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Updated 28 January 2019
If you’ve ever used an iOS device, then, whether you know it or not, you’ve used tap gesture recognition on many occasions. like double tapping functionality, add action to non-clickable view objects etc. All of these actions are done by tap gesture recognizers.
The worst part about adding a UITapGestureRecognizer or any sort of gesture recognizer/target action is implementing a new function solely for the selector parameter. For this, I’d like to share a neat trick I threw together that lets you add gesture recognizers without selectors.
Let’s say we have anUIImageView in our View Controller and we want to add a UITapGestureRecognizer to it that prints out a statement whenever it’s tapped.
Normally we would create an instance of a UITapGestureRecognizer and set a target to the View Controller and its selector as some function we quickly threw together (myImageViewTapped(sender: UITapGestureRecognizer)). This can get a bit redundant and can lead to messy code with functions for every subview you want to add interactivity too.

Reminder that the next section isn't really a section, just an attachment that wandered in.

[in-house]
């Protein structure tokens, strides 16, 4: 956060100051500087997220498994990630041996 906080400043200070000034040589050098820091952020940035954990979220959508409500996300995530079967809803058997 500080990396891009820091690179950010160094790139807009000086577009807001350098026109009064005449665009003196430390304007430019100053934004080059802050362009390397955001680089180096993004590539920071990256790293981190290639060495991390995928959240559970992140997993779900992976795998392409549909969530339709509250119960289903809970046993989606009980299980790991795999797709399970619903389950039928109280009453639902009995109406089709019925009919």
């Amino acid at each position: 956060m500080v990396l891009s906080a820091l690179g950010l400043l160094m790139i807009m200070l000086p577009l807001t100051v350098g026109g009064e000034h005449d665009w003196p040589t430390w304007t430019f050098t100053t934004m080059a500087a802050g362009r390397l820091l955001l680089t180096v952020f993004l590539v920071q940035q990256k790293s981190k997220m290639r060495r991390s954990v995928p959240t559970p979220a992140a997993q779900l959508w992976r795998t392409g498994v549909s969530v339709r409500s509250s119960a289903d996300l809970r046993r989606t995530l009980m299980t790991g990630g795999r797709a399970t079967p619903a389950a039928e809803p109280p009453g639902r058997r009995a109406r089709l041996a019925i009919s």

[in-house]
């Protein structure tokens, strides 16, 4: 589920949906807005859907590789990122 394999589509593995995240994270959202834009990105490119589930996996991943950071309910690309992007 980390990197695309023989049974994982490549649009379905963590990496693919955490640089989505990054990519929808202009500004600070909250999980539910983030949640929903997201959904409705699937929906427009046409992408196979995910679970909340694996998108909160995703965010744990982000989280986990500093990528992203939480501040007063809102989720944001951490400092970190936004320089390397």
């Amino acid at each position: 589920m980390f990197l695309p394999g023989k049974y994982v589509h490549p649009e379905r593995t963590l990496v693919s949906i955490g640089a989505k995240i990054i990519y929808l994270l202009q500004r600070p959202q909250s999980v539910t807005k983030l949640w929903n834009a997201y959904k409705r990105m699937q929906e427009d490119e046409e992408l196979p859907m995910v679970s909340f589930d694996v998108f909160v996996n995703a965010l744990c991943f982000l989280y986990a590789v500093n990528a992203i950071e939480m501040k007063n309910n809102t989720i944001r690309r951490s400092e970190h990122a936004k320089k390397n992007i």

I got to thinking that I could just make a quick extension that adds tap gesture recognizers to my image view for me, but then I’d have to make a new function for each recognizer, right? Wrong! Using the power of associated objects, we can actually store closures as computed properties in our extension!
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